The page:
Ted Bobrow

The illusory appeal of Ayn Rand

By - Feb 24th, 2010 12:15 am
Get a daily rundown of the top stories on Urban Milwaukee

One of my best friends in high school was a big-time believer in libertarianism, the political philosophy that gives paramount importance to personal liberty and rejects the right of government to interfere with the rights of the individual through taxation and other forms of social and economic interference.

We had many lengthy discussions, debates and arguments, sometimes satisfying, sometimes not, which were probably fairly common among secondary and post-secondary students back then.

ronpaulasroarkI think of my friend, who went on to Amherst College and then to medical school, whenever I hear of Ayn Rand and her popular novels, including The Fountainhead and Atlas Shrugged, that serve as almost-sacred texts among libertarians.

Libertarianism has always had a small but very loyal following and the candidacy of Ron Paul for president in 2008 tapped into that demographic.

So, it didn’t surprise me that when the Conservative Political Action Conference, CPAC, held its annual meeting in Washington this past weekend and conducted a preference poll for president in 2012, the leading vote-getter was Paul.

While Sarah Palin, Mitt Romney and Tim Pawlenty are given a lot more attention by the mainstream media, the hard-core conservatives who attend meetings like CPAC have a special place in their hearts for the uncompromising anti-government doctrine of Paul, Rand and their ilk.

You might expect me to dismiss the extremist libertarian philosophy much as many conservatives attempt to marginalize the more liberal members of Congress, like Dennis Kucinich, as examples of tinfoil hat-wearing maniacs.

But the truth is that you can learn a lot from the ideology you find at either end of the political spectrum. And what you find is that the mainstream of the Republican Party is a lot closer to the extremism of Ron Paul and Ayn Rand than most Democrats are to true socialist dogma.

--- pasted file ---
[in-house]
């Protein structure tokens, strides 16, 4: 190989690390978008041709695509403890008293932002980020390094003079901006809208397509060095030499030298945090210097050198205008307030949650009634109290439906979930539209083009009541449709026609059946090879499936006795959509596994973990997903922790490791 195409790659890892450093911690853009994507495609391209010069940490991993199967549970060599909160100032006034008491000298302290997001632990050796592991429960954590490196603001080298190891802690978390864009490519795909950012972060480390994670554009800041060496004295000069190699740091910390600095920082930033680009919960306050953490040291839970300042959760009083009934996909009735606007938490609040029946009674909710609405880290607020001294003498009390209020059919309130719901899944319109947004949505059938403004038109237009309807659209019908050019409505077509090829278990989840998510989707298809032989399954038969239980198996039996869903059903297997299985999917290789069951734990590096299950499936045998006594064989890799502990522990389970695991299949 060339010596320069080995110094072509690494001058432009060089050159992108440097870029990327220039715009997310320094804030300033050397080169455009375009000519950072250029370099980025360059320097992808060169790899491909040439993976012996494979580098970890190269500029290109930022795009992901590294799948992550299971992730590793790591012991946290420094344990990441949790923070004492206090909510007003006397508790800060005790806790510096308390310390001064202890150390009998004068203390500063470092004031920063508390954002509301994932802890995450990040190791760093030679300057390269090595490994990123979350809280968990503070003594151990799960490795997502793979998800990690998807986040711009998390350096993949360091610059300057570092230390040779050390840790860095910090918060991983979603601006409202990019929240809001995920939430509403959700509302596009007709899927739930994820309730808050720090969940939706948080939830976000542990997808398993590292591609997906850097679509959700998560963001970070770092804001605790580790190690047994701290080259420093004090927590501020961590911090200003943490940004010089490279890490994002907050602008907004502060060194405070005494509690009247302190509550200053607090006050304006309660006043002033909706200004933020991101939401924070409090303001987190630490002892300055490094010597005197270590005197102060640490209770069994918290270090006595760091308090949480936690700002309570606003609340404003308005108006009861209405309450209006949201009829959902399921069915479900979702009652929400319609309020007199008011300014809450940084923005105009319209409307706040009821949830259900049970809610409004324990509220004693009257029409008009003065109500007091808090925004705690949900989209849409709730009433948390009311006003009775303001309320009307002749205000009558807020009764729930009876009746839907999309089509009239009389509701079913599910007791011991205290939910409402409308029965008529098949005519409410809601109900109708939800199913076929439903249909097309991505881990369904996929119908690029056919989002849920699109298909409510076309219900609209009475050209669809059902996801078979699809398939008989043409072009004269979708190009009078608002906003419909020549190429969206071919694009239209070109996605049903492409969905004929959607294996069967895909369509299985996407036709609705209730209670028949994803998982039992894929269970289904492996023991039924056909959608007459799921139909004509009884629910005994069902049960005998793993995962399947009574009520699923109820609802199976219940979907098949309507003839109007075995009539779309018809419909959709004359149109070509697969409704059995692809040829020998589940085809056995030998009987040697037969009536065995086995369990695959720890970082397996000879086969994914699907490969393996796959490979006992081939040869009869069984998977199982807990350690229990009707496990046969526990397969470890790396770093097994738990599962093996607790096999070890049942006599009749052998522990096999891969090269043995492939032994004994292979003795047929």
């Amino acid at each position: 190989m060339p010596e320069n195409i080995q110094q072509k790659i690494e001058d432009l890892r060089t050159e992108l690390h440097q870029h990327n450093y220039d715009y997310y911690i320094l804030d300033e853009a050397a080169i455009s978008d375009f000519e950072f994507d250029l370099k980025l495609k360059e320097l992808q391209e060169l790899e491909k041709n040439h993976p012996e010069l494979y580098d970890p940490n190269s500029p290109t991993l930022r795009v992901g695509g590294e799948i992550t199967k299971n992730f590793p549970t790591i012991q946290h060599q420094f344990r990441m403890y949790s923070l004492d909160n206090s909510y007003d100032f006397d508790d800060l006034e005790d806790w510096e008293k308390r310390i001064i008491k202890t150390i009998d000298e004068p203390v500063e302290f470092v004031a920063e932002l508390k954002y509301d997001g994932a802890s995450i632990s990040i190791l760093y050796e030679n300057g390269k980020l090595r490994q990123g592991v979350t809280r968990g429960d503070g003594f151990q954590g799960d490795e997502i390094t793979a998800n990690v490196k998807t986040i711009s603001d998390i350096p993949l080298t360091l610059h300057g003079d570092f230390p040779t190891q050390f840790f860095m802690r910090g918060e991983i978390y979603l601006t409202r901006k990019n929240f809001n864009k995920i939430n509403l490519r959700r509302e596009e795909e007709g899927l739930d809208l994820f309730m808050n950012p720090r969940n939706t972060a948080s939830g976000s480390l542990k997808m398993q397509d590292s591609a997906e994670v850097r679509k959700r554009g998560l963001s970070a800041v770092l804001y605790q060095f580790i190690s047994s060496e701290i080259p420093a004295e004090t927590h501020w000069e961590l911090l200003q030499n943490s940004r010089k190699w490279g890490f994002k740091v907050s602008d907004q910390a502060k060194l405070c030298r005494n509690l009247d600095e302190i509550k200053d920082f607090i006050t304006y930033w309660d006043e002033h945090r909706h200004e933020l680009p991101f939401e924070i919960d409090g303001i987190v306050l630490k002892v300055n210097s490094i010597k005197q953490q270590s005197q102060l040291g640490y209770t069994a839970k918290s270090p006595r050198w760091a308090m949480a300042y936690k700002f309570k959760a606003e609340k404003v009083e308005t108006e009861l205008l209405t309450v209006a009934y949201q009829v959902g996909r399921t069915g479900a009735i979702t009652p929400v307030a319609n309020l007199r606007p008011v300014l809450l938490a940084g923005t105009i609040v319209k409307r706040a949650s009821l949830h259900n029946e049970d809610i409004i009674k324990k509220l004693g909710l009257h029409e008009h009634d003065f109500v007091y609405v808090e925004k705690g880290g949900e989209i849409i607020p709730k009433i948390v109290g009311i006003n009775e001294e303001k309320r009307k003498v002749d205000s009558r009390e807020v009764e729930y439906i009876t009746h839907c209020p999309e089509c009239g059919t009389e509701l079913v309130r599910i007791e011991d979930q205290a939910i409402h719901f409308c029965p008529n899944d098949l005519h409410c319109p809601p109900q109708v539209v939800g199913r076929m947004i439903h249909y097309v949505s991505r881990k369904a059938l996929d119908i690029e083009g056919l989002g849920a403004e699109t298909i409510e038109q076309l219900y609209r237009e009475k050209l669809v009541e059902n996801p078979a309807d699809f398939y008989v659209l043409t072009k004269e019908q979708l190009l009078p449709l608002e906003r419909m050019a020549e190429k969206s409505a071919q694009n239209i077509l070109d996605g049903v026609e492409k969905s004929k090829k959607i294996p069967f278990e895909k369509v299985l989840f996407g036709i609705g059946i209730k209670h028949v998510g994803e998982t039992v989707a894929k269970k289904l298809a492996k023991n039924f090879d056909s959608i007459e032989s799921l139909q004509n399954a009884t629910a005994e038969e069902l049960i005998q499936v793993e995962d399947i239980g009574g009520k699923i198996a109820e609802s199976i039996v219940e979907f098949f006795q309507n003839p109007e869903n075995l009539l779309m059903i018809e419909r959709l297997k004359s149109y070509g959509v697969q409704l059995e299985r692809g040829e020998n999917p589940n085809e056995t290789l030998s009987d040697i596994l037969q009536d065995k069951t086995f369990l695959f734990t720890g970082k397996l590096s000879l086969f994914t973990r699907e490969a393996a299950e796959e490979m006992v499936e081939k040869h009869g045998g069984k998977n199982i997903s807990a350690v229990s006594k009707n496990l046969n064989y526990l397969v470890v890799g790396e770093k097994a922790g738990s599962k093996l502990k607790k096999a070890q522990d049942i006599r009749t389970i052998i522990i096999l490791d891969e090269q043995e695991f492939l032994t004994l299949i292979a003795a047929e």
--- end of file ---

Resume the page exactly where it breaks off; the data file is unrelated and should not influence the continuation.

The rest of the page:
Take County Executive Scott Walker, who never met a tax he didn’t hate and would like nothing better than to privatize most county services; and Congressman Paul Ryan, whose plan to privatize Social Security and Medicare would endanger the foundation of health and economic security for every American who is elderly or hopes to be someday.

It seems to me that mainstream Democrats, including Barack Obama and his economic recovery and health care reform plans, are right down the middle-of-the-road on the spectrum of private rights versus public control.

Much to the chagrin of the most liberal Democrats, a single-payer system that would give the federal government control of the nation’s entire health insurance system and a jobs program that would put the unemployed to work on federal programs, needed or otherwise, have never really been entertained as options from the supposedly socialist-leaning Obama, House Speaker Nancy Pelosi or Senate Leader Harry Reid.

Now Walker, Ryan and national Republican leaders like Senate Minority Leader Mitch McConnell and House Minority Leader John Boehner routinely spout libertarian-like philosophy where the free market is heralded as the ultimate force of good in the world.

But when they are in power, even good Republicans like Ronald Reagan, George W. Bush and Tommy Thompson find that government has an important role to play in influencing how private enterprise is conducted in our society, for better or worse.

It may be somewhat simplistic, but Republican policies tend to shovel government largesse in the direction of business interests while Democrats generally support programs that benefit low-income and other disadvantaged people.

The people who cheer libertarian rhetoric tend to be attracted to Ayn Rand’s fairy tales of self-made men who are masters of their own universe.